When Brandon Hays and his family walked onto the basketball court during a timeout at the Wright State University Nutter Center on Feb. 26, it was the culmination of a 12-year-long battle that began on the hardwood.
“It was unbelievable,” said Hays, associate athletic director of external communications at Wright State. “Being out on the court and showing people this is who I am and this is why we’re doing this and I’m a testament to why this stuff is important.”
Hays, who is a two-time kidney transplant recipient, was celebrated at the game for his efforts to recruit fans to register as organ donors with Life Connection, a nonprofit organization that promotes and facilitates organ donations.
In March 2010, Hays was diagnosed with IgA Nephropathy, a rare kidney disease that over time hampers the body’s ability to filter waste from your blood.
“I started exhibiting systems when I was sitting at a basketball game at the University of Memphis,” said Hays, who was unable to move his legs from the knees down had to go to the hospital.
In August 2011, he received his first living kidney donation from his father, Ron, who had to lose weight and change his diet before the transplant surgery.
“He’s incredible. It changed his life for the better,” said Hays.
Eight years later, Hays was enjoying life as a husband and father when his donated kidney began to fail. With his kidney operating at only 20%, he was added to a kidney donor list in October 2018.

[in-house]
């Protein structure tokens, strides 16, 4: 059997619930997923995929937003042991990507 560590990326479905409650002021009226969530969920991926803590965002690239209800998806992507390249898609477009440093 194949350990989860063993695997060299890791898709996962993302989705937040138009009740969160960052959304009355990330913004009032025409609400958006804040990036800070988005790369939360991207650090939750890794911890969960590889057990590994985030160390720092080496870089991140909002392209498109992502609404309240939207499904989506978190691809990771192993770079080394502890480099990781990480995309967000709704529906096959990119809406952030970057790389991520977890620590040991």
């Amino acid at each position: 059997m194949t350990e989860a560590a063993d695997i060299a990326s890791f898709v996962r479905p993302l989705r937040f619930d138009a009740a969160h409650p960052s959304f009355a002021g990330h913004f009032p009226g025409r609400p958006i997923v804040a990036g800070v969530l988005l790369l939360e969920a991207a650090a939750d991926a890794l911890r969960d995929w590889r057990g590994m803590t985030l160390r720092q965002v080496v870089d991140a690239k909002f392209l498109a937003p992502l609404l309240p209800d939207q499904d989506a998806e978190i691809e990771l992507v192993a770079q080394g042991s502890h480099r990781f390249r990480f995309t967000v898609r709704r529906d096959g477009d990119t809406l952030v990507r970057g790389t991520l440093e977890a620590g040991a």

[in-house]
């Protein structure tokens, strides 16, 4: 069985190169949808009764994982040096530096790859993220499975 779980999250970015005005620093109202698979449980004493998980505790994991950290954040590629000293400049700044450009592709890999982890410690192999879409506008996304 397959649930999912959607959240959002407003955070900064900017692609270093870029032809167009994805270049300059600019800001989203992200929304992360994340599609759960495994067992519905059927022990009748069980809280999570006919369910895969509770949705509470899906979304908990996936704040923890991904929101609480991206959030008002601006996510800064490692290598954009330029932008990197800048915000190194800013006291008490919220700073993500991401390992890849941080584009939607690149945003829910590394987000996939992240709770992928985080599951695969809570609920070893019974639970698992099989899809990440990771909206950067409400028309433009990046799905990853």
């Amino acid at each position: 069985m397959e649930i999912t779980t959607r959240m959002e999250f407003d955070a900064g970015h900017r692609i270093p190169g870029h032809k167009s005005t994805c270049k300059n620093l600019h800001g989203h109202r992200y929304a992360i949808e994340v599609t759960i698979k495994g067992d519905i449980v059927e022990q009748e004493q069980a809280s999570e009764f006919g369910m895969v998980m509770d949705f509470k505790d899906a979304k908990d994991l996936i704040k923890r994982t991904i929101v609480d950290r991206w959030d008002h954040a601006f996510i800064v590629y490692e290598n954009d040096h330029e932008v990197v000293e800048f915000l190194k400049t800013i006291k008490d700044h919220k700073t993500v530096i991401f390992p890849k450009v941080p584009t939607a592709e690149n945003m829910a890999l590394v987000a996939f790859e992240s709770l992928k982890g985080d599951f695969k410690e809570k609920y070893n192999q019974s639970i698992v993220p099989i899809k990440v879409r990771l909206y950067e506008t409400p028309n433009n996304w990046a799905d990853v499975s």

He was only on a donor list for 11 months when he received a call that he had a donor kidney from a 16-year-old boy. The transplant took place at UC Health in Cincinnati.
Hays recovered quickly.
“It’s amazing how quick you bounce back after a transplant,” he said. “Within a week after the transplant you wake up quicker, you look different, and you have color in your face.”
Since the second transplant, his kidney function is close to normal. Hays and his wife added another child who he says wouldn’t exist if he didn’t have the transplant.
Hays got the idea of partnering with Life Connection to recruit donors at Wright State games from Dan Bitler, a Wright State basketball season ticket holder whose wife, Treva, is a transplant recipient.
When the Raiders battled Robert Morris in front of 3,600 fans at the Nutter Center on Feb. 26, Life Connection was on hand to sign up fans to be organ donors.
During breaks in the game, the crowd heard stories about the importance of organ donation from recipients like Hays and honored organ donors like Karll Williams, who died in 2014 but saved numerous lives through his donations.
Hays said if only one person signed up to be a donor at the game it was worth it because it could be lifesaving for someone.
“I’m fortunate to have a platform where I can pull all of this together and make it happen,” he said. “What a great way to give back.”
Hays plans to have Life Connection at every men’s basketball game next season.
“I have no words to describe how lucky I am,” he said as he reflected on the journey that he’s been on over the past 12 years. “All I know to do is just keep that kid in the back of my mind and try to serve others.”